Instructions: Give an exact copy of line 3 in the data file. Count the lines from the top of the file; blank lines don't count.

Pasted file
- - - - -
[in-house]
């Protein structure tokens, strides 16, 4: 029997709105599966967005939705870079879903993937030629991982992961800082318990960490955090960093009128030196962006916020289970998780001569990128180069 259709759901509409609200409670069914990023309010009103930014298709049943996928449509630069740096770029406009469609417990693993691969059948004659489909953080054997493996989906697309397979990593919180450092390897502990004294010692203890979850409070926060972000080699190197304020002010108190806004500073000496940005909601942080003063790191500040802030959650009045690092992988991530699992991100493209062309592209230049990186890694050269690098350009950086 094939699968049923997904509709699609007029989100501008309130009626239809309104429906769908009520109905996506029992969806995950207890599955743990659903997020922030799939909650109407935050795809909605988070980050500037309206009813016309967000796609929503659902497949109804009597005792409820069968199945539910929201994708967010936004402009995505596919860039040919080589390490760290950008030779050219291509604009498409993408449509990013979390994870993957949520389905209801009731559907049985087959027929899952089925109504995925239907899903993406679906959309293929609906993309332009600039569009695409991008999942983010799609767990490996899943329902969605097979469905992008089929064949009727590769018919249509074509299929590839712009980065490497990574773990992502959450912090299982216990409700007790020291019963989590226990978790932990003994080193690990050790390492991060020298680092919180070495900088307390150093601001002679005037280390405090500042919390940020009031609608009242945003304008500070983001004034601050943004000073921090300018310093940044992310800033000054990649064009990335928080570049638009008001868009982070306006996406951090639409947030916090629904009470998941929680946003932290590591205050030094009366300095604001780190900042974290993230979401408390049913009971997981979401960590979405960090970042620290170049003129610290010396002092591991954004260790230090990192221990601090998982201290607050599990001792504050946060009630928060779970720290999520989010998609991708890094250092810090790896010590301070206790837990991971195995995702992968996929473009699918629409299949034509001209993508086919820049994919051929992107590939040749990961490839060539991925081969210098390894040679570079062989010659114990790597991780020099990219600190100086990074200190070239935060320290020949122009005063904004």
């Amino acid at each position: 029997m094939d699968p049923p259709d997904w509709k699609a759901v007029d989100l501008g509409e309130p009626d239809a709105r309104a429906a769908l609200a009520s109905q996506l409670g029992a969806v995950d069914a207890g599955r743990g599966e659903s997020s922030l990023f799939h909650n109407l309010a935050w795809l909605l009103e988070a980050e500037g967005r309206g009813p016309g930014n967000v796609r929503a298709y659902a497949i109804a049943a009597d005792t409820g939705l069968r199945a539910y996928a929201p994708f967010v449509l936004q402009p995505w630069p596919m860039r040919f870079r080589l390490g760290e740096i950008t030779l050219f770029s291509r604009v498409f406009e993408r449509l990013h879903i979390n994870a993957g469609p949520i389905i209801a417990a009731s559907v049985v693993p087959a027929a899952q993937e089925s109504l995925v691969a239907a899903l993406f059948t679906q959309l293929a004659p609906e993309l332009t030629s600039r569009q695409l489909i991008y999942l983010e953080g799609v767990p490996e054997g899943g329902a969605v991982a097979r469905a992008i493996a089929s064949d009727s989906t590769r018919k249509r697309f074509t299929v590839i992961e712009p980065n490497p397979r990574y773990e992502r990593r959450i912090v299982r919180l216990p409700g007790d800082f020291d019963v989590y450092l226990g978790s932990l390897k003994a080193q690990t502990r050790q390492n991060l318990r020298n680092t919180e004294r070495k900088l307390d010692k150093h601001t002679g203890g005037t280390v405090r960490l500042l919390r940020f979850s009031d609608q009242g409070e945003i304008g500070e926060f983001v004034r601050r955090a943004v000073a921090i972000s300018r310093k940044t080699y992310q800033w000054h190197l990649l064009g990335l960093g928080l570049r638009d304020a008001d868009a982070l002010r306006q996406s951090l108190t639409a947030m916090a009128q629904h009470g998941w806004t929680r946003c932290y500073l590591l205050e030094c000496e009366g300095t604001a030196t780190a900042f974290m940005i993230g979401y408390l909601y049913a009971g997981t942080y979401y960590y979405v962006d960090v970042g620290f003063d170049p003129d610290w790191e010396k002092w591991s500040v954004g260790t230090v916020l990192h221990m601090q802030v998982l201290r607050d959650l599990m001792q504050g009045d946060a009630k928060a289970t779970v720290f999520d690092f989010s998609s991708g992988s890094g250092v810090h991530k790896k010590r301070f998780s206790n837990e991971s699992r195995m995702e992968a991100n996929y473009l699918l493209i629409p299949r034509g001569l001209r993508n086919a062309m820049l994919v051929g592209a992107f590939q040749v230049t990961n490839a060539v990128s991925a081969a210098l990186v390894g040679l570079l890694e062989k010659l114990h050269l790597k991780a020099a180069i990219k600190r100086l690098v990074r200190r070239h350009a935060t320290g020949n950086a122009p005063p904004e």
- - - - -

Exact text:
């Amino acid at each position: 029997m094939d699968p049923p259709d997904w509709k699609a759901v007029d989100l501008g509409e309130p009626d239809a709105r309104a429906a769908l609200a009520s109905q996506l409670g029992a969806v995950d069914a207890g599955r743990g599966e659903s997020s922030l990023f799939h909650n109407l309010a935050w795809l909605l009103e988070a980050e500037g967005r309206g009813p016309g930014n967000v796609r929503a298709y659902a497949i109804a049943a009597d005792t409820g939705l069968r199945a539910y996928a929201p994708f967010v449509l936004q402009p995505w630069p596919m860039r040919f870079r080589l390490g760290e740096i950008t030779l050219f770029s291509r604009v498409f406009e993408r449509l990013h879903i979390n994870a993957g469609p949520i389905i209801a417990a009731s559907v049985v693993p087959a027929a899952q993937e089925s109504l995925v691969a239907a899903l993406f059948t679906q959309l293929a004659p609906e993309l332009t030629s600039r569009q695409l489909i991008y999942l983010e953080g799609v767990p490996e054997g899943g329902a969605v991982a097979r469905a992008i493996a089929s064949d009727s989906t590769r018919k249509r697309f074509t299929v590839i992961e712009p980065n490497p397979r990574y773990e992502r990593r959450i912090v299982r919180l216990p409700g007790d800082f020291d019963v989590y450092l226990g978790s932990l390897k003994a080193q690990t502990r050790q390492n991060l318990r020298n680092t919180e004294r070495k900088l307390d010692k150093h601001t002679g203890g005037t280390v405090r960490l500042l919390r940020f979850s009031d609608q009242g409070e945003i304008g500070e926060f983001v004034r601050r955090a943004v000073a921090i972000s300018r310093k940044t080699y992310q800033w000054h190197l990649l064009g990335l960093g928080l570049r638009d304020a008001d868009a982070l002010r306006q996406s951090l108190t639409a947030m916090a009128q629904h009470g998941w806004t929680r946003c932290y500073l590591l205050e030094c000496e009366g300095t604001a030196t780190a900042f974290m940005i993230g979401y408390l909601y049913a009971g997981t942080y979401y960590y979405v962006d960090v970042g620290f003063d170049p003129d610290w790191e010396k002092w591991s500040v954004g260790t230090v916020l990192h221990m601090q802030v998982l201290r607050d959650l599990m001792q504050g009045d946060a009630k928060a289970t779970v720290f999520d690092f989010s998609s991708g992988s890094g250092v810090h991530k790896k010590r301070f998780s206790n837990e991971s699992r195995m995702e992968a991100n996929y473009l699918l493209i629409p299949r034509g001569l001209r993508n086919a062309m820049l994919v051929g592209a992107f590939q040749v230049t990961n490839a060539v990128s991925a081969a210098l990186v390894g040679l570079l890694e062989k010659l114990h050269l790597k991780a020099a180069i990219k600190r100086l690098v990074r200190r070239h350009a935060t320290g020949n950086a122009p005063p904004e």